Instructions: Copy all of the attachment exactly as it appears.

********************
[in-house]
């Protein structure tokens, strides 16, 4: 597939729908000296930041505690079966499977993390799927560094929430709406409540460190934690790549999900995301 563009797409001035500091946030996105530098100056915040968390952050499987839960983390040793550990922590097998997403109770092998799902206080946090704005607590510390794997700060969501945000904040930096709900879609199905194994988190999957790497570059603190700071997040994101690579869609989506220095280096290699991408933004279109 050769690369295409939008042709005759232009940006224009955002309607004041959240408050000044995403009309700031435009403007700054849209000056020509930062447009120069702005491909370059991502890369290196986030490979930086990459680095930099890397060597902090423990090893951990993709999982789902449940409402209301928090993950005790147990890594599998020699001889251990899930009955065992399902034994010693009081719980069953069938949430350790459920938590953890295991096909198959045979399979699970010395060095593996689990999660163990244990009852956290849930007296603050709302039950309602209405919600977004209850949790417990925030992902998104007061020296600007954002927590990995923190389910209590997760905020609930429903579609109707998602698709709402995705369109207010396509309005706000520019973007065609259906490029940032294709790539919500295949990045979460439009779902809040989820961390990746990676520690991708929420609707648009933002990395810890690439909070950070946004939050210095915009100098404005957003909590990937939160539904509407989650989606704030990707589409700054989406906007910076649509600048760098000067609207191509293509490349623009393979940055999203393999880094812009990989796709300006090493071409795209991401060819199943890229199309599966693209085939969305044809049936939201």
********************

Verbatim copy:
[in-house]
């Protein structure tokens, strides 16, 4: 597939729908000296930041505690079966499977993390799927560094929430709406409540460190934690790549999900995301 563009797409001035500091946030996105530098100056915040968390952050499987839960983390040793550990922590097998997403109770092998799902206080946090704005607590510390794997700060969501945000904040930096709900879609199905194994988190999957790497570059603190700071997040994101690579869609989506220095280096290699991408933004279109 050769690369295409939008042709005759232009940006224009955002309607004041959240408050000044995403009309700031435009403007700054849209000056020509930062447009120069702005491909370059991502890369290196986030490979930086990459680095930099890397060597902090423990090893951990993709999982789902449940409402209301928090993950005790147990890594599998020699001889251990899930009955065992399902034994010693009081719980069953069938949430350790459920938590953890295991096909198959045979399979699970010395060095593996689990999660163990244990009852956290849930007296603050709302039950309602209405919600977004209850949790417990925030992902998104007061020296600007954002927590990995923190389910209590997760905020609930429903579609109707998602698709709402995705369109207010396509309005706000520019973007065609259906490029940032294709790539919500295949990045979460439009779902809040989820961390990746990676520690991708929420609707648009933002990395810890690439909070950070946004939050210095915009100098404005957003909590990937939160539904509407989650989606704030990707589409700054989406906007910076649509600048760098000067609207191509293509490349623009393979940055999203393999880094812009990989796709300006090493071409795209991401060819199943890229199309599966693209085939969305044809049936939201």